Do Black Swans Dream of Electric Sheep?

In just a few hours here at Studio-X NYC—an off-campus event space and urban futures think tank run by Columbia’s GSAPP—we’ll be hosting a live interview with Ilona Gaynor. Gaynor is a London-based concept artist, filmmaker, and multimedia designer.

As Gaynor explains it, her work “largely consists of artificially constructed spaces, systems and atmospheres navigated through fictional scenarios,” her intention being “to intensify, fantasize and aestheticize the darker, invisible reaches of political, economical and technological progress. Grounded in rigorous research, consultation and collaboration,” she continues, “my aim is to reveal these worlds by exploring the imaginary limits within them both as critique and speculative pleasure.”

Most of Gaynor’s work has a strong financial bent, as you’ll notice from her portfolio, whether it’s the photographic series “Corporate Heaven,” a research project on insurance and risk, the short film Suspicion Builds Confidence, or even a “fictional artifact designed for the corporate world of tomorrow.”

Her most recent short film, Everything Ends In Chaos, embedded at the start of this post, presents “a mixed-media collection of objects, narrative texts and films that reveal the intricate trajectories of an artificially designed and reverse engineered Black Swan event.” A Black Swan, in Gaynor’s telling of it, based on the economic work of Nassim Nicholas Taleb, is the idea that humans “are collectively and individually blind to uncertainty, and therefore often unaware of the impact that singular events can have on [their] lives: economically, historically and scientifically, until after their occurrence.” Her film is thus an attempt to “reverse-engineer” such an event, piecing together chaos from order; the film’s backstory, which is unfortunately quite hard to detect from the imagery alone, involves an elaborate kidnapping plot, stolen jewels force-fed to doves (which then escape from their cage and fly away), and an actuarial committee in charge of insuring against this event.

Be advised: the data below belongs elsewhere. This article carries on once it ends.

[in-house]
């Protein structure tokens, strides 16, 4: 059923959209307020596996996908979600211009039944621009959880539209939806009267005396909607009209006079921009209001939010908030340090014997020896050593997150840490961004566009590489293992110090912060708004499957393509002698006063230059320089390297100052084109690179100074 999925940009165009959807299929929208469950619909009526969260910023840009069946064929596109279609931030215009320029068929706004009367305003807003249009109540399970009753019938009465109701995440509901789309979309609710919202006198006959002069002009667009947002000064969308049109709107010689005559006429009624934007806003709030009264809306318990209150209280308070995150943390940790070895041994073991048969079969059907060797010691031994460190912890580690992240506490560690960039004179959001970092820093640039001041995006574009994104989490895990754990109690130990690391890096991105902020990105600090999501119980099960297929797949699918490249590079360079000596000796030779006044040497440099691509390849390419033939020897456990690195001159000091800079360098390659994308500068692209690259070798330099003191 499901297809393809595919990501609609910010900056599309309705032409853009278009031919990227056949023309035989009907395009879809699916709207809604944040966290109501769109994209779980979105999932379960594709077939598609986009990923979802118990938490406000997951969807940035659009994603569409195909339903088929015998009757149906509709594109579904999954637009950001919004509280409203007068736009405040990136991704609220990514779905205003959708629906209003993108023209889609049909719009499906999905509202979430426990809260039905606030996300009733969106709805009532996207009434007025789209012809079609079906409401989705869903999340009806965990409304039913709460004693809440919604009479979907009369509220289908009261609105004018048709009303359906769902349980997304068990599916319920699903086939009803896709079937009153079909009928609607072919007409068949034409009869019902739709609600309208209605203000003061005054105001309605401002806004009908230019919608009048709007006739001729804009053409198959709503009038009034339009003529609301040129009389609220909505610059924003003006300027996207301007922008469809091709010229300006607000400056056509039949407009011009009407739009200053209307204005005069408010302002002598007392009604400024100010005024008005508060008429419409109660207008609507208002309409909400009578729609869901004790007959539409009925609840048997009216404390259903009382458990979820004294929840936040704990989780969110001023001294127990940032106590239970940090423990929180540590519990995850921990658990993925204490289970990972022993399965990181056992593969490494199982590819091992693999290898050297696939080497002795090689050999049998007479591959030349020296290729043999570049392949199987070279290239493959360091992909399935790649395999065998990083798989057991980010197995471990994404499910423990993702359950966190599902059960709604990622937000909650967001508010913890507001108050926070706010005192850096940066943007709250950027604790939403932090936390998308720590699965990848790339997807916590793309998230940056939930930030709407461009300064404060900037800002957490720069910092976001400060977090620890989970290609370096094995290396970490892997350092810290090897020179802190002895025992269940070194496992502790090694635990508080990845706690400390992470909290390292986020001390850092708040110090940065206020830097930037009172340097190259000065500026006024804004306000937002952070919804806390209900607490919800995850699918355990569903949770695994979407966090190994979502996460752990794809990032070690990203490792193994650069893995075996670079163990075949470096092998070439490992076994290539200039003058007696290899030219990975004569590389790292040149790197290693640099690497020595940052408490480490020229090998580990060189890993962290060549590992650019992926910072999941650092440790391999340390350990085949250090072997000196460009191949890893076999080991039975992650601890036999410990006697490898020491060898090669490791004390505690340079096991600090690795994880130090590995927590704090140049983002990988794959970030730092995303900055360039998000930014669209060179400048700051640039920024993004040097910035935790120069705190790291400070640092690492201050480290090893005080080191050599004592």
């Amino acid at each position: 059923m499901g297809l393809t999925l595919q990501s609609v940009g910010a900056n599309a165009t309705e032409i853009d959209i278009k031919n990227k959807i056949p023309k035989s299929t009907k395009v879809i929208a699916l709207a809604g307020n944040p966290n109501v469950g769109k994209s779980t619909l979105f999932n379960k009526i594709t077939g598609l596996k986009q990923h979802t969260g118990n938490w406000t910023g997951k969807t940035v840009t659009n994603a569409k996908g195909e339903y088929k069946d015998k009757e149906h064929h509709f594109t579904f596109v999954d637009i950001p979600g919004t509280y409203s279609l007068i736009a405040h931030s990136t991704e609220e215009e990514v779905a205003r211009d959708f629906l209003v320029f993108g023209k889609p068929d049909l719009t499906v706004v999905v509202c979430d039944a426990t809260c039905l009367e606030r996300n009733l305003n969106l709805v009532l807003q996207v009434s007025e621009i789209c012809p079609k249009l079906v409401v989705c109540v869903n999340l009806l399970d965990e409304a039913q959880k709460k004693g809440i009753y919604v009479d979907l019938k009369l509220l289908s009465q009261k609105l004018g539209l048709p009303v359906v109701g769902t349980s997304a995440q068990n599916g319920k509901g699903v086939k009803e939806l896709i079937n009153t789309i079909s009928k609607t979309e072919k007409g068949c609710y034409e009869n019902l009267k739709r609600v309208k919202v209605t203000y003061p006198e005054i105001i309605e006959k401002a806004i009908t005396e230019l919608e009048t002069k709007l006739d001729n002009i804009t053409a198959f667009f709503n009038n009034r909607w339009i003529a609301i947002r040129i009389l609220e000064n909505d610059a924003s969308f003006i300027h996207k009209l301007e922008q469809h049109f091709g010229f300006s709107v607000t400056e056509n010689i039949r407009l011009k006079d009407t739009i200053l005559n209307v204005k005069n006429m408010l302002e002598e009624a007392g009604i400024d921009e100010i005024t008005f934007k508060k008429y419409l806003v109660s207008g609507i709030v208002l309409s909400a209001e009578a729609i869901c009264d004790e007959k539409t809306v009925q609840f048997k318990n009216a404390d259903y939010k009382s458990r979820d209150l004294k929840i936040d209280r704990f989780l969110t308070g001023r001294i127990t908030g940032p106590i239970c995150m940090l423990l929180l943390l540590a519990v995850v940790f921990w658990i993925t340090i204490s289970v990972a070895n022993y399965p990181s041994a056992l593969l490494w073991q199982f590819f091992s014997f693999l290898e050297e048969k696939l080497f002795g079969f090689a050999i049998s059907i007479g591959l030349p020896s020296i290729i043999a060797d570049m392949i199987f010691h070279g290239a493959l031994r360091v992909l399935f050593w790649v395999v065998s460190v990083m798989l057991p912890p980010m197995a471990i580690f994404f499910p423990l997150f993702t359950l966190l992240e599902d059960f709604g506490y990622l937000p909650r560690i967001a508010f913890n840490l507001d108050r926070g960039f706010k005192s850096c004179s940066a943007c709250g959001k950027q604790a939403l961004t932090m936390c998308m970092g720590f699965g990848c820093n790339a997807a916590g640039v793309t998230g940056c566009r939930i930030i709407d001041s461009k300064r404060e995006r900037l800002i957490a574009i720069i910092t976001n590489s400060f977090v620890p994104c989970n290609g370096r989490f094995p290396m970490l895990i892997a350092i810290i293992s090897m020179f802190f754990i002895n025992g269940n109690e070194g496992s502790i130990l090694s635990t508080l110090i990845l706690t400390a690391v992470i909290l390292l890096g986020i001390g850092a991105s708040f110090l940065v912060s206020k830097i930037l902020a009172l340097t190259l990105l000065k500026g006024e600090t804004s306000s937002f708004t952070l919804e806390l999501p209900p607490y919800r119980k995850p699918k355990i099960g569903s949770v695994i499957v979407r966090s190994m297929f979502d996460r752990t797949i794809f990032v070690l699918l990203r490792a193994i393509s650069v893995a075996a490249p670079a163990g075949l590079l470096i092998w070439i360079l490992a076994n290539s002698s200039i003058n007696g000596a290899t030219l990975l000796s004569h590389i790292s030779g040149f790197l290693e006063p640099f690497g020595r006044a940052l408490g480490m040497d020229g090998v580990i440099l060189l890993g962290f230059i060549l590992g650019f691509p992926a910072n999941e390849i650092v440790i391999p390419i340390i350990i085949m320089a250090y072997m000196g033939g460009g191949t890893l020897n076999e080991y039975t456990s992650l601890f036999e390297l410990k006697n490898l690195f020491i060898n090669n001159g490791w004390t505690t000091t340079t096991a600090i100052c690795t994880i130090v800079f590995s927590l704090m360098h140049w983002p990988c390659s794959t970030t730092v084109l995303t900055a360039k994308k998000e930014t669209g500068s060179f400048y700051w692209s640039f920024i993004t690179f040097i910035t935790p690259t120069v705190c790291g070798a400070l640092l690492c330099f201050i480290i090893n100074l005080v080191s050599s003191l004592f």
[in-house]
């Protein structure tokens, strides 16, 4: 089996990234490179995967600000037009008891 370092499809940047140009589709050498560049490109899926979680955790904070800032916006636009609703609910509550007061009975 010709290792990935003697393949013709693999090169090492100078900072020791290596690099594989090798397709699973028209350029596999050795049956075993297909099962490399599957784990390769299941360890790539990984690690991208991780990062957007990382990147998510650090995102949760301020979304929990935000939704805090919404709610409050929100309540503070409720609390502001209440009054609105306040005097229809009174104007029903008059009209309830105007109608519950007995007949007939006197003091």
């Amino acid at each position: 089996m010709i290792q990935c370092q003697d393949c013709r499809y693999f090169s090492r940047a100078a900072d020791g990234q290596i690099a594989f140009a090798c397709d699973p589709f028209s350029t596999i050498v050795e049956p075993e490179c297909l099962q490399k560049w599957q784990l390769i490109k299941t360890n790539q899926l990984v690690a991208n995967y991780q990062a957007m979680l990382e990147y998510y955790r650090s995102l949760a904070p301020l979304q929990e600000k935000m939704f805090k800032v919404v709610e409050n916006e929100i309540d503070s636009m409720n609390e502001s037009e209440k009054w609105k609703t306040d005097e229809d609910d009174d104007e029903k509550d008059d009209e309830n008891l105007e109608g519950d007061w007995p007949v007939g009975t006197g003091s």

In another work, nature—that is, non-human lifeforms, especially plants—has become so expensive and, thus, so out of reach for everyday workers—in Gaynor’s future, for example, a single Ficus tree costs £450,000—that indulging in any interaction with the natural world becomes an experience of “unapologetic decadence.” That film, 120 Seconds of Future, is embedded below:

Gaynor kicks things off at 7pm tonight—Wednesday, 12 October—to be followed by an open Q&A. We’ll be at Studio-X NYC, 180 Varick Street, Suite 1610. Here’s a map.

(More on Studio-X NYC, earlier on BLDGBLOG).

4 thoughts on “Do Black Swans Dream of Electric Sheep?”

  1. "the film's backstory, which is unfortunately quite hard to detect from the imagery alone.."

    You're being much too kind. There is no "backstory" to this film. For a backstory to exist there must be a narrative for it to fit into. What we have here is a three-image montage, rendered in numbing slow-motion. The viewer can make up whatever story he or she wishes (if able to tolerate the gratuitous slo-mo).

  2. I saw Ilona's work (this piece in fact in Paris) and it's fantastic, I can assure you there is an elaborate backstory… If you actually look this piece on her website you would notice that. The project wasn't just these films, but a large narrative in detail with accompanied objects.

    She even wrote a book!

    Mind-numbing slow mo… nonsense and as for "gratuitous" if you actually knew what you were talking about, you would realise that the point she was making was to capture an instance within the backstory.

  3. I think so, too. There are references made – visually and aesthetically to existing imagery/films/writings/art work, but with missing out to create an unique point of view.

    (For example "Do Androids Dream of Electric Sheep?" by Philip K. Dick, or "Suspicion Breeds Confidence", artificial propaganda in "Brazil" by Terry Gilliam)

    It appears generic and atmospheric – but is far from narrating content.

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